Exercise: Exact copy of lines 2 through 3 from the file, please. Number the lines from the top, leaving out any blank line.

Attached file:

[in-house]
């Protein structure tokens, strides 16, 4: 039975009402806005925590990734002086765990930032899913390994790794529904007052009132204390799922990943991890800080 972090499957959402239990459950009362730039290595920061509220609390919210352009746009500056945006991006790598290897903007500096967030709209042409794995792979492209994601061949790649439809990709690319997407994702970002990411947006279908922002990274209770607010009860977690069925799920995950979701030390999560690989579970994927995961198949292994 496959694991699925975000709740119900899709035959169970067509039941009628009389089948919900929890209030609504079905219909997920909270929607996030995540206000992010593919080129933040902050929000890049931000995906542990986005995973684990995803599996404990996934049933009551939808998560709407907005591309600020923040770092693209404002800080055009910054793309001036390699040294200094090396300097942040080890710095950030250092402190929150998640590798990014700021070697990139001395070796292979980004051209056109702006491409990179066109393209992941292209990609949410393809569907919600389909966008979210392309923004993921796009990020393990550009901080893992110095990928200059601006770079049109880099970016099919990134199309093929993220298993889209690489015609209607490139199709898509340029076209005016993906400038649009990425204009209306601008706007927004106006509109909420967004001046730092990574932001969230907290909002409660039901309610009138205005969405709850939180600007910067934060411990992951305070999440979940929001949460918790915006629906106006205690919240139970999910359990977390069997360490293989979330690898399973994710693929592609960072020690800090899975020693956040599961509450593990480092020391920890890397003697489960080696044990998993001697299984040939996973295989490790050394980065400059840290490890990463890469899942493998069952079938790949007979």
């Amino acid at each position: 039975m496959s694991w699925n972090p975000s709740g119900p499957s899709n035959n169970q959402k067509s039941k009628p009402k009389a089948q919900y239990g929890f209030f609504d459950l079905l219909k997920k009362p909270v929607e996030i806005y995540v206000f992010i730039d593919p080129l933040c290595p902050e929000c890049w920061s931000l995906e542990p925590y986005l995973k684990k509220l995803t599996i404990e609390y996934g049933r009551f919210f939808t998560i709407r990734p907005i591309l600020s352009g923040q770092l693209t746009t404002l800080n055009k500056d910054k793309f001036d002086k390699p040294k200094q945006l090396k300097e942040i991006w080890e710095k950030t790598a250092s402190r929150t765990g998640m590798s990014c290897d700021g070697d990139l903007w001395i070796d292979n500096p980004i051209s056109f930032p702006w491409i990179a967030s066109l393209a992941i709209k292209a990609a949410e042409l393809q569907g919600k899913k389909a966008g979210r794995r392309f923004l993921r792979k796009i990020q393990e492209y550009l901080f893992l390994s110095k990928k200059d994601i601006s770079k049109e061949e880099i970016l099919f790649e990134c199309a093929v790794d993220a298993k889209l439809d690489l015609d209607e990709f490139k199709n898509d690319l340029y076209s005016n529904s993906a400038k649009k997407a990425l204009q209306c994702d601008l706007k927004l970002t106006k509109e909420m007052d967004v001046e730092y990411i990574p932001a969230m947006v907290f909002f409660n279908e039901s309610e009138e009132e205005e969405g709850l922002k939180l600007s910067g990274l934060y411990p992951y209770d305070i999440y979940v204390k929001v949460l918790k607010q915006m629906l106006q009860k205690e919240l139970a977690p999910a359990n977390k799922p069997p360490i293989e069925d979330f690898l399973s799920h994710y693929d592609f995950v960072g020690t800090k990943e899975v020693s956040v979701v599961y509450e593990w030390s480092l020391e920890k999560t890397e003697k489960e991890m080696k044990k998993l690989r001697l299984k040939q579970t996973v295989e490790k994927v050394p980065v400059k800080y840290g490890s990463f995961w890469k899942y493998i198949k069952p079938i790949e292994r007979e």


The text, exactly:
């Protein structure tokens, strides 16, 4: 039975009402806005925590990734002086765990930032899913390994790794529904007052009132204390799922990943991890800080 972090499957959402239990459950009362730039290595920061509220609390919210352009746009500056945006991006790598290897903007500096967030709209042409794995792979492209994601061949790649439809990709690319997407994702970002990411947006279908922002990274209770607010009860977690069925799920995950979701030390999560690989579970994927995961198949292994 496959694991699925975000709740119900899709035959169970067509039941009628009389089948919900929890209030609504079905219909997920909270929607996030995540206000992010593919080129933040902050929000890049931000995906542990986005995973684990995803599996404990996934049933009551939808998560709407907005591309600020923040770092693209404002800080055009910054793309001036390699040294200094090396300097942040080890710095950030250092402190929150998640590798990014700021070697990139001395070796292979980004051209056109702006491409990179066109393209992941292209990609949410393809569907919600389909966008979210392309923004993921796009990020393990550009901080893992110095990928200059601006770079049109880099970016099919990134199309093929993220298993889209690489015609209607490139199709898509340029076209005016993906400038649009990425204009209306601008706007927004106006509109909420967004001046730092990574932001969230907290909002409660039901309610009138205005969405709850939180600007910067934060411990992951305070999440979940929001949460918790915006629906106006205690919240139970999910359990977390069997360490293989979330690898399973994710693929592609960072020690800090899975020693956040599961509450593990480092020391920890890397003697489960080696044990998993001697299984040939996973295989490790050394980065400059840290490890990463890469899942493998069952079938790949007979």
């Amino acid at each position: 039975m496959s694991w699925n972090p975000s709740g119900p499957s899709n035959n169970q959402k067509s039941k009628p009402k009389a089948q919900y239990g929890f209030f609504d459950l079905l219909k997920k009362p909270v929607e996030i806005y995540v206000f992010i730039d593919p080129l933040c290595p902050e929000c890049w920061s931000l995906e542990p925590y986005l995973k684990k509220l995803t599996i404990e609390y996934g049933r009551f919210f939808t998560i709407r990734p907005i591309l600020s352009g923040q770092l693209t746009t404002l800080n055009k500056d910054k793309f001036d002086k390699p040294k200094q945006l090396k300097e942040i991006w080890e710095k950030t790598a250092s402190r929150t765990g998640m590798s990014c290897d700021g070697d990139l903007w001395i070796d292979n500096p980004i051209s056109f930032p702006w491409i990179a967030s066109l393209a992941i709209k292209a990609a949410e042409l393809q569907g919600k899913k389909a966008g979210r794995r392309f923004l993921r792979k796009i990020q393990e492209y550009l901080f893992l390994s110095k990928k200059d994601i601006s770079k049109e061949e880099i970016l099919f790649e990134c199309a093929v790794d993220a298993k889209l439809d690489l015609d209607e990709f490139k199709n898509d690319l340029y076209s005016n529904s993906a400038k649009k997407a990425l204009q209306c994702d601008l706007k927004l970002t106006k509109e909420m007052d967004v001046e730092y990411i990574p932001a969230m947006v907290f909002f409660n279908e039901s309610e009138e009132e205005e969405g709850l922002k939180l600007s910067g990274l934060y411990p992951y209770d305070i999440y979940v204390k929001v949460l918790k607010q915006m629906l106006q009860k205690e919240l139970a977690p999910a359990n977390k799922p069997p360490i293989e069925d979330f690898l399973s799920h994710y693929d592609f995950v960072g020690t800090k990943e899975v020693s956040v979701v599961y509450e593990w030390s480092l020391e920890k999560t890397e003697k489960e991890m080696k044990k998993l690989r001697l299984k040939q579970t996973v295989e490790k994927v050394p980065v400059k800080y840290g490890s990463f995961w890469k899942y493998i198949k069952p079938i790949e292994r007979e």